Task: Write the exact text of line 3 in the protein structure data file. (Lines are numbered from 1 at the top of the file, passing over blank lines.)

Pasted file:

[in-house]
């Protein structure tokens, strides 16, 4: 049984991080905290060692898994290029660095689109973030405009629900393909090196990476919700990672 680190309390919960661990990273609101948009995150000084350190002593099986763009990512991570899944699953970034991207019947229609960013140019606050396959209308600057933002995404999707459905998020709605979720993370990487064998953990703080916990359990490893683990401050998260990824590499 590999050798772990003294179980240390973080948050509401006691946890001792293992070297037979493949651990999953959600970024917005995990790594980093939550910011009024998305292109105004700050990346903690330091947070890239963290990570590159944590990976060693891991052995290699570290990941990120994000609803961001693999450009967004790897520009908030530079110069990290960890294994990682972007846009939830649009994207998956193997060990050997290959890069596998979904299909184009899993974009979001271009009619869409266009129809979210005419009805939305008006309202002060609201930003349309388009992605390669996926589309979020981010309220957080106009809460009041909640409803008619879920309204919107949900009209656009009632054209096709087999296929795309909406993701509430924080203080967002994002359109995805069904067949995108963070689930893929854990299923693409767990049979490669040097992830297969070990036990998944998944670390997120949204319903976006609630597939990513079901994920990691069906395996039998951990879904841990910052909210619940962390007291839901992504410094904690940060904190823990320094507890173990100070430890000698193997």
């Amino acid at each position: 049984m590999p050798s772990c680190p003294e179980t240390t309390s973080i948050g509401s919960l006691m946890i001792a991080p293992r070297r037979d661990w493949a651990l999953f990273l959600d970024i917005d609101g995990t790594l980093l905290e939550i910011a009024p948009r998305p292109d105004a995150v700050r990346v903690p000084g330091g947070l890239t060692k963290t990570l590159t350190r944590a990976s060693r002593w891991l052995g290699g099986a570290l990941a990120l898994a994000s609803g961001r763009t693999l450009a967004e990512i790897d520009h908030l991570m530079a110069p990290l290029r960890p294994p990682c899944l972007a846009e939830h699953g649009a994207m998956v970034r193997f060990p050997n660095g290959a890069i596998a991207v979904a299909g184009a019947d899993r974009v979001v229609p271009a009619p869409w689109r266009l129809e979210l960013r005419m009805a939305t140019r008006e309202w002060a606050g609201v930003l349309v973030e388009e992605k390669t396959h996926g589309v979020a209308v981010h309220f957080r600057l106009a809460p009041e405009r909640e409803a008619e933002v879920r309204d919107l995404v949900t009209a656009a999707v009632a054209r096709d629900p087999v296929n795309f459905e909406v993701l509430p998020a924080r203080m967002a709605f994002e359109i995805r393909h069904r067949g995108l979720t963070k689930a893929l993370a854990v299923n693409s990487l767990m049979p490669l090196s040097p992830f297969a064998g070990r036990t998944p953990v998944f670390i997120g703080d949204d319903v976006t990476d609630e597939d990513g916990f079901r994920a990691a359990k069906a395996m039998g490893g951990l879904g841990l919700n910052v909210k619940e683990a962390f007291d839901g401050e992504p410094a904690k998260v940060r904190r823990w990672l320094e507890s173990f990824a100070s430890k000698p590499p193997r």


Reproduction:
């Amino acid at each position: 049984m590999p050798s772990c680190p003294e179980t240390t309390s973080i948050g509401s919960l006691m946890i001792a991080p293992r070297r037979d661990w493949a651990l999953f990273l959600d970024i917005d609101g995990t790594l980093l905290e939550i910011a009024p948009r998305p292109d105004a995150v700050r990346v903690p000084g330091g947070l890239t060692k963290t990570l590159t350190r944590a990976s060693r002593w891991l052995g290699g099986a570290l990941a990120l898994a994000s609803g961001r763009t693999l450009a967004e990512i790897d520009h908030l991570m530079a110069p990290l290029r960890p294994p990682c899944l972007a846009e939830h699953g649009a994207m998956v970034r193997f060990p050997n660095g290959a890069i596998a991207v979904a299909g184009a019947d899993r974009v979001v229609p271009a009619p869409w689109r266009l129809e979210l960013r005419m009805a939305t140019r008006e309202w002060a606050g609201v930003l349309v973030e388009e992605k390669t396959h996926g589309v979020a209308v981010h309220f957080r600057l106009a809460p009041e405009r909640e409803a008619e933002v879920r309204d919107l995404v949900t009209a656009a999707v009632a054209r096709d629900p087999v296929n795309f459905e909406v993701l509430p998020a924080r203080m967002a709605f994002e359109i995805r393909h069904r067949g995108l979720t963070k689930a893929l993370a854990v299923n693409s990487l767990m049979p490669l090196s040097p992830f297969a064998g070990r036990t998944p953990v998944f670390i997120g703080d949204d319903v976006t990476d609630e597939d990513g916990f079901r994920a990691a359990k069906a395996m039998g490893g951990l879904g841990l919700n910052v909210k619940e683990a962390f007291d839901g401050e992504p410094a904690k998260v940060r904190r823990w990672l320094e507890s173990f990824a100070s430890k000698p590499p193997r």